A time-of-addition assay was employed to determine the antiviral mechanism of the peptide H2-3 (Fig. 5A). H2-3 peptide had a strong inhibitory effect when added to the cells 4 h before the virus was added, added to the cells together with virus, or added to the cells 4 h after infection, with inhibitory rates of 8-, 14-, and 10-fold, respectively (Fig. 5B). These results suggest that H2-3 most likely not only interacts with host cells but also affects virus directly or interferes with virus-host interaction. In addition, H2-3 peptide reduced HCV infectivity by ≈200-fold in the viral inactivation assay, whereas the viral RNA content was not affected by H2-3 (Fig. 5C), revealing a viral inactivation mechanism but not a virucidal mechanism. These results suggest that H2-3 peptide most likely interacts with both virus and host cells, thereby blocking the viral entry step, which generates a comprehensive inhibitory effect on an established viral infection.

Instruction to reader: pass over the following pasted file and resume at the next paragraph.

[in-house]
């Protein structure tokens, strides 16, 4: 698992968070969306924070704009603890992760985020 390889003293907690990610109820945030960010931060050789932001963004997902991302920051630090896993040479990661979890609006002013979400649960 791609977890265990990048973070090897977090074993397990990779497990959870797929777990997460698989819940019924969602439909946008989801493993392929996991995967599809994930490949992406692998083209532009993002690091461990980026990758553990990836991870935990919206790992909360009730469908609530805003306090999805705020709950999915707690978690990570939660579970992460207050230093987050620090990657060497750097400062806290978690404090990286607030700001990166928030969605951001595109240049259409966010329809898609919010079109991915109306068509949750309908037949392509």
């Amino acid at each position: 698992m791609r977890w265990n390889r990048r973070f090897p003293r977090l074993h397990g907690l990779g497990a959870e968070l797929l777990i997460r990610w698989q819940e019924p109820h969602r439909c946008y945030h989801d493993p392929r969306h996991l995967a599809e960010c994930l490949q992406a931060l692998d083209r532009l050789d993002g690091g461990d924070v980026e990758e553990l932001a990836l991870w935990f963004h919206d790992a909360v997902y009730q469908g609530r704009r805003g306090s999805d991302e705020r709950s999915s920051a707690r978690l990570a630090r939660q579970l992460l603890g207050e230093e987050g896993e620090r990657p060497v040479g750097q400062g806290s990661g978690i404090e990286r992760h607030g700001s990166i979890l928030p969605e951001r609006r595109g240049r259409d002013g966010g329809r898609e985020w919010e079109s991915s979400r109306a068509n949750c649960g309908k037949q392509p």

Because the H2-3 peptide has the strongest inhibitory effect when added to virus before infection, we determined the precise activity with time- and dose-dependent experiments. As shown in Fig. 5D, H2-3 peptide reduced HCV infectivity by ≈100-fold after a 5-min treatment and ≈200-fold after a 60-min treatment, revealing a very rapid viral inactivation function. Simultaneously, H2-3 peptide reduced HCV infectivity in a dose-dependent manner (Fig. 5E), with an EC50 of 82.11 nm, which is >1000-fold lower than its CC50. These results suggest that H2-3 inactivates HCV in a highly effective manner.
The time of peptide addition experiment suggested that H2-3 peptide most likely interacts with host cells (Fig. 5B). To confirm this hypothesis, a fluorescent H2-3 peptide containing a FITC group at its N-terminal was produced, and its cellular localization was tested by confocal microscopy. As shown in Fig. 6A, H2-3 peptide efficiently adsorbed to Huh7.5.1 cells after 4 h of incubation and the initially internalized virus was reduced by 74% (Fig. 6B), whereas after 24 h of incubation, H2-3 peptide entered Huh7.5.1 cells and located in the cytoplasm. At this time of pretreatment, initially internalized virus was still reduced by 56% (Fig. 6B). These results suggest that H2-3 peptide potently inhibits initial HCV infection by binding to cell surface, and the inhibitory effect slightly decreased when the cell-bound peptide was gradually internalized.